It is January 10, and I still have not made it to the gym this year. In the least surprising news ever, my New Year’s resolution is not going well so far. While I may be struggling to make those promised changes, that does not mean 2017 will be a stagnant year. In fact, this year is shaping up to be busy one.
President-elect Donald Trump takes office this month, and like him or not, his administration promises to be unique at the very least. On top of that, we get another episodic Star Wars film at the end of the year, people keep saying Daft Punk might tour, and I’m sure we will get a plethora of new stories that will outshine the craziness of 2016.
While this is all fun to think about, 2017 also needs to be a year of change for several major companies. Some businesses need to get back on track, some need to stop the bleeding, and some need to give it up and find a buyer.
Besides the fact that takeover rumors are a personal favorite of mind, it is also important for investors to keep an eye on companies that are on the brink of a sale. Check out these three companies that should look for a suitor this year:
1. Twitter (TWTR)
Oh look, another Twitter buyout suggestion. We all get it at this point, right? Things simply are not working at Twitter and the company is quickly becoming the laughing stock of the technology world.
TWTR has shed nearly 14% over the past 52 weeks, membership growth has remained stagnant, investments in sports livestreaming are not paying off, and CEO Jack Dorsey’s turnaround plan seems to be going nowhere. What’s worse is that the company seemingly cannot find an interested buyer.
Over the past few months, companies like Disney DIS, Salesforce CRM, and Alphabet GOOGL have all been linked to Twitter. Each had a varying level of interest, and each distanced itself from the rumors shortly thereafter.
The latest business supposedly interested in Twitter is Japan’s SoftBank SFTBY, and at this point, investors are ready for any changes. Perhaps a firm could buy the company out and take it private again to ease the pressure.
2. Sears Holdings Corporation (SHLD)
When was the last time you stepped in a Sears store? How about a Kmart? The fact that a significant portion of people reading those two questions honestly don’t know the answer is the big problem here.
Sears was once the pinnacle of American retail. The company innovated the catalog system of ordering and became a staple in nearly every mall in the country. With its Craftsman line of tools, Sears became a hardware and home goods behemoth.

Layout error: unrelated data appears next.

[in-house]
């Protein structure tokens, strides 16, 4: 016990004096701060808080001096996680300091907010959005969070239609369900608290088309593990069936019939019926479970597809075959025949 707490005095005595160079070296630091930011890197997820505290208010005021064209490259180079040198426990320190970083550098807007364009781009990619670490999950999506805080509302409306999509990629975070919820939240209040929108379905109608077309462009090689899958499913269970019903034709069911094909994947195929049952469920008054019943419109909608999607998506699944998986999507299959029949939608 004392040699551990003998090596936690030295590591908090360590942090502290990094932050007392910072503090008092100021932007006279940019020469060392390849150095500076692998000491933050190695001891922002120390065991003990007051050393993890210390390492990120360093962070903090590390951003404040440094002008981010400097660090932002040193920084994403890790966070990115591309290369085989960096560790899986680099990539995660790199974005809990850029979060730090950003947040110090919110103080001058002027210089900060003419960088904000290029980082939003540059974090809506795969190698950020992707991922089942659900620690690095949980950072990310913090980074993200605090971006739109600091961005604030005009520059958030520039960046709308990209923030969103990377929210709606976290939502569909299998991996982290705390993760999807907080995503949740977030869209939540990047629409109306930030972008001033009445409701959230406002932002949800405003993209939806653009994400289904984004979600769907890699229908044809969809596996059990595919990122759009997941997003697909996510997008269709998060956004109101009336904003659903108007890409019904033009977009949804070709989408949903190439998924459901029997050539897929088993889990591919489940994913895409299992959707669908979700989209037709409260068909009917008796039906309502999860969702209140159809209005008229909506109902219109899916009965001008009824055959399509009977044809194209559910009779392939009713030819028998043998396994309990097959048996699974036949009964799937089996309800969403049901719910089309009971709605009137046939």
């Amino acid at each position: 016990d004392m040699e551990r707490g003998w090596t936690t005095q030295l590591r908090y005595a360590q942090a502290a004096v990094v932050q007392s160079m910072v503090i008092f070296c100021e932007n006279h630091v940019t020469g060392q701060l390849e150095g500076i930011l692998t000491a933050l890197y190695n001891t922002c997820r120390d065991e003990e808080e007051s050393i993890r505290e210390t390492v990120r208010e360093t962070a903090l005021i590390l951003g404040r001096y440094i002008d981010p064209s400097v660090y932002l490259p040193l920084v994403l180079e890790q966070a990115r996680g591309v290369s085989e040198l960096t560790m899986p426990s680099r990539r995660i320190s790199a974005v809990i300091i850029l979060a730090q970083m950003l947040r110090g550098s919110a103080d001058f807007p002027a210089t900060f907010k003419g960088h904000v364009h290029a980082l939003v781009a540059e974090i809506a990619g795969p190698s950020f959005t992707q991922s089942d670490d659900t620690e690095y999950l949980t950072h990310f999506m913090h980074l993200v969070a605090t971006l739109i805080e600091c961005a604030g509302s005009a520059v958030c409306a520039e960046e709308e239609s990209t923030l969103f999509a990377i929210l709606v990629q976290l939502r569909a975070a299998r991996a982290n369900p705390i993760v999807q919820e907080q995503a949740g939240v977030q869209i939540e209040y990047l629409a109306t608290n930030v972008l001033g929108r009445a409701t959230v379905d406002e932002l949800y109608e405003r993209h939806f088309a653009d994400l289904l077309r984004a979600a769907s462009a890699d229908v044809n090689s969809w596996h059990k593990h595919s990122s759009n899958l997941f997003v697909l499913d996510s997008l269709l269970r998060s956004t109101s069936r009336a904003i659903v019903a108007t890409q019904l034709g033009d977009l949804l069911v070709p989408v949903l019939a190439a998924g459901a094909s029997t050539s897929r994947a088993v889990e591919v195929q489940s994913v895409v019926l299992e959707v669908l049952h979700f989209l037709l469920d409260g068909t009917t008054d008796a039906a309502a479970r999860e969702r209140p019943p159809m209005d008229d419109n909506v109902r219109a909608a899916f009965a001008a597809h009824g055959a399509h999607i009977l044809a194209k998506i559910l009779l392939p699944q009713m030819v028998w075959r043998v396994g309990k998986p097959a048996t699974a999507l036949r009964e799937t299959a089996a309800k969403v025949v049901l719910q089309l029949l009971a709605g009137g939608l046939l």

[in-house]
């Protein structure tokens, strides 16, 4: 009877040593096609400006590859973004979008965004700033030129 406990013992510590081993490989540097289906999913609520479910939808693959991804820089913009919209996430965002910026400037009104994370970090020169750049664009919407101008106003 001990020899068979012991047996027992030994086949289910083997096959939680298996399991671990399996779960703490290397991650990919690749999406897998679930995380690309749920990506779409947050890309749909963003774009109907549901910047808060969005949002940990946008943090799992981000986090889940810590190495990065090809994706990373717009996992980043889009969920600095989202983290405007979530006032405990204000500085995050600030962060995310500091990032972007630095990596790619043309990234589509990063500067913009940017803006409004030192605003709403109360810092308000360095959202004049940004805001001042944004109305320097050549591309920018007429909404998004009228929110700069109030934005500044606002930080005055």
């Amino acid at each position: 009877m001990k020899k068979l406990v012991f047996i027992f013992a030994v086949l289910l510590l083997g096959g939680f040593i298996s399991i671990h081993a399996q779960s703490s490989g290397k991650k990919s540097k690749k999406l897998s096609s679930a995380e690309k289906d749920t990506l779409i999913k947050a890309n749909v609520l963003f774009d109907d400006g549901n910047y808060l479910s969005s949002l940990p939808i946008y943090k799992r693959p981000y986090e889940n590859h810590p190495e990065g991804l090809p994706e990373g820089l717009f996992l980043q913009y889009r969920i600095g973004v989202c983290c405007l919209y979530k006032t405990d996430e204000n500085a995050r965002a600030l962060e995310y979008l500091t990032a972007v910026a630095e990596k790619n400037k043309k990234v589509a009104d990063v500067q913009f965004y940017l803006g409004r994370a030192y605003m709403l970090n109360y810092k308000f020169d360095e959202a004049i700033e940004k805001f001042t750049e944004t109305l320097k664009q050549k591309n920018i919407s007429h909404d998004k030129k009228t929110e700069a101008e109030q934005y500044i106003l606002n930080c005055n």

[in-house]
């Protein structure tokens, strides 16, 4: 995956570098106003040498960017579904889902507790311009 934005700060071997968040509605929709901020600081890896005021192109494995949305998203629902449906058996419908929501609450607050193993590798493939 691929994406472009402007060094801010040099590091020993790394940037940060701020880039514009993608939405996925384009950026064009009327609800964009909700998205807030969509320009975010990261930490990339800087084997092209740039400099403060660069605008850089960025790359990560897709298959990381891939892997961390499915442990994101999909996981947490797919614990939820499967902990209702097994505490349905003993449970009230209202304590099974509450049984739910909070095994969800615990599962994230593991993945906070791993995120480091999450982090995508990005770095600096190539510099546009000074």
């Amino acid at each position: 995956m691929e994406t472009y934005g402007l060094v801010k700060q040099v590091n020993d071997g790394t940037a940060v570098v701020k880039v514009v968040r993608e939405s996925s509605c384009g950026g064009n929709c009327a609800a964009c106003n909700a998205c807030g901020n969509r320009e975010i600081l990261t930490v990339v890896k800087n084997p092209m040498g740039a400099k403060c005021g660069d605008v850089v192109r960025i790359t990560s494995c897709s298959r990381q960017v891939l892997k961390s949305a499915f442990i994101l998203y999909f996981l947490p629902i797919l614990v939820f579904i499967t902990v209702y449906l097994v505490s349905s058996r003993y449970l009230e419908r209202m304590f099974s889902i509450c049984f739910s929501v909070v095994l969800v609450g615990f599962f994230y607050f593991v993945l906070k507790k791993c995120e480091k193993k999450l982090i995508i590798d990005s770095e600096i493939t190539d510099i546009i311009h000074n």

Oh how the mighty have fallen. Over the past decade, revenues have been chopped in half, leaving profits as nonexistent as customers at a Sears store. Over the past three years, Sears has burned about $1.7 billion of cash annually.
Unfortunately, Sears has done the best it could to make itself unattractive to a potential buyer. The company has a mountain of debt owed to its own CEO’s investment fund, and its biggest moneymakers over the past few years have been sales of its best real estate.
Sears also struck a deal with Stanley Black & Decker SWK for the rights to sell the Craftsman brand outside of Sears-affiliated stores. While Sears will continue to produce and sell its own Craftsman products in Sears and Kmart stores, Stanley Black & Decker has basically bought out the brand’s growth opportunity.
With no cash and nothing interesting to sell, Sears might be best served focusing on real estate. Perhaps this company could bumbling company could be bought out and transformed into a REIT.
3. Pandora (P)
At times I feel bad for Pandora. This company became the biggest name in online radio and was immediately drowned out by alternative forms of music streaming. I’m no longer interested in its once-unique curated stations when the deeper libraries of Spotify and Apple Music now do the same thing.
Although Pandora has been working on loosening the limitations that sent listeners to different platforms, it may be too little too late now. The company seemingly understands this and has recently discussed being open to selling itself.
Last summer, it was reported that SiriusXm SIRI majority-owner Liberty Media LMCA was interested in buying out Pandora for $15 a share. Takeover talks picked back up in December when Pandora said it was finally open to a SiriusXm deal, but the satellite radio company has recently downplayed its interest.
Personally, I could see someone like Spotify being interested in this somewhat-competitor, but Pandora should really be looking for any potential buyers before it gets left in the dust of a quickly changing music industry.
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Walt Disney Company (The) (DIS): Free Stock Analysis Report
Sirius XM Holdings Inc. (SIRI): Free Stock Analysis Report
Salesforce.com Inc (CRM): Free Stock Analysis Report
Stanley Black & Decker, Inc. (SWK): Free Stock Analysis Report
Liberty Media Corporation (LMCA): Free Stock Analysis Report
Pandora Media, Inc. (P): Free Stock Analysis Report
Alphabet Inc. (GOOGL): Free Stock Analysis Report
Softbank Corp. (SFTBY): Free Stock Analysis Report
Twitter, Inc. (TWTR): Free Stock Analysis Report
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